She said the consent decree’s proposal that would require “cessation” of existing jail-based restoration services “feels like we are shooting ourselves in the foot.”

“We have a problem, which is our citizens of Oklahoma who are potentially or allegedly ‘languishing’ in jail, and we have the capability as the Department of Mental Health and Substance Abuse Services to regain them to competency in the jail-based setting,” she said.

Beyond the confusing nature of the consent decree mandating that ODMHSAS stop providing jail-based services in most of the state while requiring it to open a pilot program in two counties, Friesen said the attorneys’ proposal is problematic.

“I am statutorily required to provide these services, and I’ve told General Drummond in writing and verbally multiple times that I will not cease any jail-based treatment of any kind across all 77 counties,” Friesen said. “Ideally, if we are going to be forced into this agreement, the pilot program ideally will run parallel to us continuing to provide services across all the other counties in Oklahoma. I will not — will not — cease any kind of treatment of those that are in need.”

But DeMuro said ODMHSAS’ long delays in providing these mental health services “has been a problem for many years” that needs a plan for improvement.

“It’s not just an Oklahoma problem. It’s a nationwide problem that is a smaller part of an epidemic failure to provide mental health services for many parts of the population, and it was exacerbated significantly during COVID,” DeMuro said. “Everything was done in conjunction with the department and the attorney general — his office and his leadership. The attorney general has a vision, I think, for how he wants this to work out, as do we. And he correctly saw early on that the program was broken and violating people’s rights, and instead of wasting time and money fighting it to an inevitable conclusion, we very quickly got into a collaborative mode with the Attorney General’s Office and the department to come up with the state-of-the-art program we have.”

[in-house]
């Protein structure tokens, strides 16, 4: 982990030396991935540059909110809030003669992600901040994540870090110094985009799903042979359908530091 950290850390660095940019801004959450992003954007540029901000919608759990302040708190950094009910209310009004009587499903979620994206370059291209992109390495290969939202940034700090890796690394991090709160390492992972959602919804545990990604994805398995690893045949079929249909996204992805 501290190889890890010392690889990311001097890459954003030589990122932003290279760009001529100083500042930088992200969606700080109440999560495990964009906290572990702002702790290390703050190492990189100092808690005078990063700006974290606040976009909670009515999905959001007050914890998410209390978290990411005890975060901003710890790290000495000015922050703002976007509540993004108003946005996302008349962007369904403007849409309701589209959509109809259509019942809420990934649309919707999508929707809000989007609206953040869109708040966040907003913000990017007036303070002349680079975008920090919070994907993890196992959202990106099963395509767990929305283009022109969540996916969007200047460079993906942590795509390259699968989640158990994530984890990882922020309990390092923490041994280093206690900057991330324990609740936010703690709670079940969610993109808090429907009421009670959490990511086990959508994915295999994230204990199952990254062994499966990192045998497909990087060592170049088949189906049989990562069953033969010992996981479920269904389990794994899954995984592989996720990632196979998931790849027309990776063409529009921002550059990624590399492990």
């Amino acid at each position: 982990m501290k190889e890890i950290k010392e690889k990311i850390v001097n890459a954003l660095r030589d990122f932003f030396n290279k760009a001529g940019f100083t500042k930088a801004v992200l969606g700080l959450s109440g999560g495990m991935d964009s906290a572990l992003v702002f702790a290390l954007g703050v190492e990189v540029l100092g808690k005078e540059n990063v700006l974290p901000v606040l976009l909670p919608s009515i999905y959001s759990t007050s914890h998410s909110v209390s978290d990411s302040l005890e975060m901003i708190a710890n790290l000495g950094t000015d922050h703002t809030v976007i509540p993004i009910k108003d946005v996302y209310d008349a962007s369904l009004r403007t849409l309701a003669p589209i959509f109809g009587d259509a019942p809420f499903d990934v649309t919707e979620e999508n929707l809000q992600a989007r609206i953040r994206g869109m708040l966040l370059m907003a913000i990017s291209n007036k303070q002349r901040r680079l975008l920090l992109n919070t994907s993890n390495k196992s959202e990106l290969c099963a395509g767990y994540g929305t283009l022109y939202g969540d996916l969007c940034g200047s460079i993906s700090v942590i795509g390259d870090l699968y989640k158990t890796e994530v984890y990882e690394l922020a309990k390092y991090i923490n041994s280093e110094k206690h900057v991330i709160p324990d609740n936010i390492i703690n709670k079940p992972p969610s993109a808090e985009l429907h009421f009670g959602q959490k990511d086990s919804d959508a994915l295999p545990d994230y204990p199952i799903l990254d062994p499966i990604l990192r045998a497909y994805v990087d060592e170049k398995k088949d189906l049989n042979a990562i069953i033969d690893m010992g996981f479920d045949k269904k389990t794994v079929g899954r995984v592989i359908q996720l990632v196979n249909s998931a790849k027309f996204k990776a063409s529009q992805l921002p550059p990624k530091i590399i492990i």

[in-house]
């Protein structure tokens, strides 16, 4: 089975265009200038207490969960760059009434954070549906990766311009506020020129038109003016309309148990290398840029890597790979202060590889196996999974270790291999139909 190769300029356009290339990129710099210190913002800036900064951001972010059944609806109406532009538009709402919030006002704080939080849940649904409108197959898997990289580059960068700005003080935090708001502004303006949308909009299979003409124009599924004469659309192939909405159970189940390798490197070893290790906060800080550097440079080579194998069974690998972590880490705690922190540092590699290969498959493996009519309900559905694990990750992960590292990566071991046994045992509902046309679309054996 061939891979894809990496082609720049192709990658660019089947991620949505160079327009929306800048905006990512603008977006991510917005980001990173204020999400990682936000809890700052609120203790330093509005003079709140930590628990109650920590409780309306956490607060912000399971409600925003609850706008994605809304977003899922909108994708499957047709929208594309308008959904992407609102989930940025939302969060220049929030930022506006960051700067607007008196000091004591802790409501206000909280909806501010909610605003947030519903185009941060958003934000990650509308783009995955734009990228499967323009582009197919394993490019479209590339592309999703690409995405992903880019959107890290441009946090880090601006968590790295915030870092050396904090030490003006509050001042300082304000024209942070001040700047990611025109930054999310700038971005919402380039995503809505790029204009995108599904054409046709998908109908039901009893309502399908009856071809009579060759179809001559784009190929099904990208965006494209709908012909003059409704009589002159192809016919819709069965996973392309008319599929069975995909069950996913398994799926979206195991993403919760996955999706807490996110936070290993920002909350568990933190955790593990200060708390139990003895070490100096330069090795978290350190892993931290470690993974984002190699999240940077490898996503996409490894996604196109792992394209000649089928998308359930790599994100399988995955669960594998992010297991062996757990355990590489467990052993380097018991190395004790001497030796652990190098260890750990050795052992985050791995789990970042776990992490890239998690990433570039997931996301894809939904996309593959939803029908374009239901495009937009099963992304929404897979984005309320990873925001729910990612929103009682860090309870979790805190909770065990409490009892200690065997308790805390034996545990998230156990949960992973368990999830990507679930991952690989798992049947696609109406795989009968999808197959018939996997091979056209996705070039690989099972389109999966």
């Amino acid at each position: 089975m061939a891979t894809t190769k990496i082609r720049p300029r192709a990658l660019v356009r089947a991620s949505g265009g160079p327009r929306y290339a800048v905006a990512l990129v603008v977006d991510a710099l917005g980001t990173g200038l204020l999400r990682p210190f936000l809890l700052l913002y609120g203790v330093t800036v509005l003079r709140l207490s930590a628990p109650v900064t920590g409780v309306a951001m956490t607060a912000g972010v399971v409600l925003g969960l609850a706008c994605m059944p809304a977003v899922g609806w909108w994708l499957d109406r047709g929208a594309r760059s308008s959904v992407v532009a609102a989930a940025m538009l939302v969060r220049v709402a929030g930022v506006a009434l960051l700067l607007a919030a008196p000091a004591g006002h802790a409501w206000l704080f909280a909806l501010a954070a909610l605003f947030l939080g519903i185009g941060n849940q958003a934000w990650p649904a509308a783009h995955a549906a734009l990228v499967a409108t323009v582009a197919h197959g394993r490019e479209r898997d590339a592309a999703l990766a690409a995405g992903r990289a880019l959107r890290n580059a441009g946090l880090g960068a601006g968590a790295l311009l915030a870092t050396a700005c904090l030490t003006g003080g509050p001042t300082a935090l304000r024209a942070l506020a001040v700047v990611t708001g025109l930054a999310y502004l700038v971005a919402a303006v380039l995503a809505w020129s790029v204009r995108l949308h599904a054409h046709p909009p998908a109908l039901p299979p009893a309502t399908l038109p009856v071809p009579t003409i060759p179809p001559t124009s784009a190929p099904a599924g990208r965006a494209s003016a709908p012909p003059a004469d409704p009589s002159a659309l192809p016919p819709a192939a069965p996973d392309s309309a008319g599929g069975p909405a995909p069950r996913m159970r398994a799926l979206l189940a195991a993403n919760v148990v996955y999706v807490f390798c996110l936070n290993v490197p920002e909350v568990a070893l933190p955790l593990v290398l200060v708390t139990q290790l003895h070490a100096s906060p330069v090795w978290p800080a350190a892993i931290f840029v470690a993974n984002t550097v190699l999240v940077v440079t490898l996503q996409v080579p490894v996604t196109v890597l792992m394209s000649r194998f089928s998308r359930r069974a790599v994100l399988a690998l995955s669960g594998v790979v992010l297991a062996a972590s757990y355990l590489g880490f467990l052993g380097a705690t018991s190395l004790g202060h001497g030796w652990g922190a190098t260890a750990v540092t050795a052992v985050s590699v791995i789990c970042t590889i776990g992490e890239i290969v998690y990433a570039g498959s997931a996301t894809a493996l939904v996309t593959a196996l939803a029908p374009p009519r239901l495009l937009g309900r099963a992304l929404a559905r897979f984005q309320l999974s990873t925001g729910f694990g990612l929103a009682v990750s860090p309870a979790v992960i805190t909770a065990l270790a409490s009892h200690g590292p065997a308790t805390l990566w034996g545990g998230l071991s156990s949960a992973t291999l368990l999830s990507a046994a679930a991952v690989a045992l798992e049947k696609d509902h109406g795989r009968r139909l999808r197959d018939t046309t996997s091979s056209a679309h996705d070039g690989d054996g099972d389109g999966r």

Despite DeMuro’s statements, Friesen said she is unconvinced of the proposal filed Monday.

“I’m not confident in the specifics of consent decree in its entirety. A lot of these specific ‘solutions’ or ‘potential solutions’ are valuable and good standard practice. However, with this specific problem we are attempting to solve, we don’t know yet what solution is needed. And our team of experts already have solid work plans in place and are trying to understand and get to root causes of the problem. (…) I know I’ve said that multiple times, but it’s because that’s what we have to do here. So when we talk about who’s sitting in the physical jail setting, and then who’s transferring to OFC, that should be our clinical experts that are making that determination and developing that kind of algorithm to determine who truly needs an inpatient setting and who can be restored in the jail-based setting.”

Read the June 17 filing. (Consent decree begins Page 19.)